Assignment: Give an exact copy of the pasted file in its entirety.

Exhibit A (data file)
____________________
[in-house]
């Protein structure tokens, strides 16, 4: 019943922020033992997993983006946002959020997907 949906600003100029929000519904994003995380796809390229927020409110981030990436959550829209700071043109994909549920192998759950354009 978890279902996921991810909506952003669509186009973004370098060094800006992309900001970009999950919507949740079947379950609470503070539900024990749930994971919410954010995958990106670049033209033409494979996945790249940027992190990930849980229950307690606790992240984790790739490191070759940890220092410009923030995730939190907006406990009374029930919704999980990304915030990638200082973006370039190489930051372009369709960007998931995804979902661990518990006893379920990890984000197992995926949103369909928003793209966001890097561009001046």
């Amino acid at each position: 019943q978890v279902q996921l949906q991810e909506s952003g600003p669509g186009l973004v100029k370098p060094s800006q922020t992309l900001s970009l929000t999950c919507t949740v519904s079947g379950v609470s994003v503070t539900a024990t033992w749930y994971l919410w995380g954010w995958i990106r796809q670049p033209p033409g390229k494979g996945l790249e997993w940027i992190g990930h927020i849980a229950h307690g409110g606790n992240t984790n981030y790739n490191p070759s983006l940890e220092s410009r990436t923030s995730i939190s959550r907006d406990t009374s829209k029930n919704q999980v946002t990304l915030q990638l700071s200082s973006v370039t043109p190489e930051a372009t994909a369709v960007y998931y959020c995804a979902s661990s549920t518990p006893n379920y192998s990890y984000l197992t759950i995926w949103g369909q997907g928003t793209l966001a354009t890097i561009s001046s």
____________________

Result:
[in-house]
């Protein structure tokens, strides 16, 4: 019943922020033992997993983006946002959020997907 949906600003100029929000519904994003995380796809390229927020409110981030990436959550829209700071043109994909549920192998759950354009 978890279902996921991810909506952003669509186009973004370098060094800006992309900001970009999950919507949740079947379950609470503070539900024990749930994971919410954010995958990106670049033209033409494979996945790249940027992190990930849980229950307690606790992240984790790739490191070759940890220092410009923030995730939190907006406990009374029930919704999980990304915030990638200082973006370039190489930051372009369709960007998931995804979902661990518990006893379920990890984000197992995926949103369909928003793209966001890097561009001046």
């Amino acid at each position: 019943q978890v279902q996921l949906q991810e909506s952003g600003p669509g186009l973004v100029k370098p060094s800006q922020t992309l900001s970009l929000t999950c919507t949740v519904s079947g379950v609470s994003v503070t539900a024990t033992w749930y994971l919410w995380g954010w995958i990106r796809q670049p033209p033409g390229k494979g996945l790249e997993w940027i992190g990930h927020i849980a229950h307690g409110g606790n992240t984790n981030y790739n490191p070759s983006l940890e220092s410009r990436t923030s995730i939190s959550r907006d406990t009374s829209k029930n919704q999980v946002t990304l915030q990638l700071s200082s973006v370039t043109p190489e930051a372009t994909a369709v960007y998931y959020c995804a979902s661990s549920t518990p006893n379920y192998s990890y984000l197992t759950i995926w949103g369909q997907g928003t793209l966001a354009t890097i561009s001046s």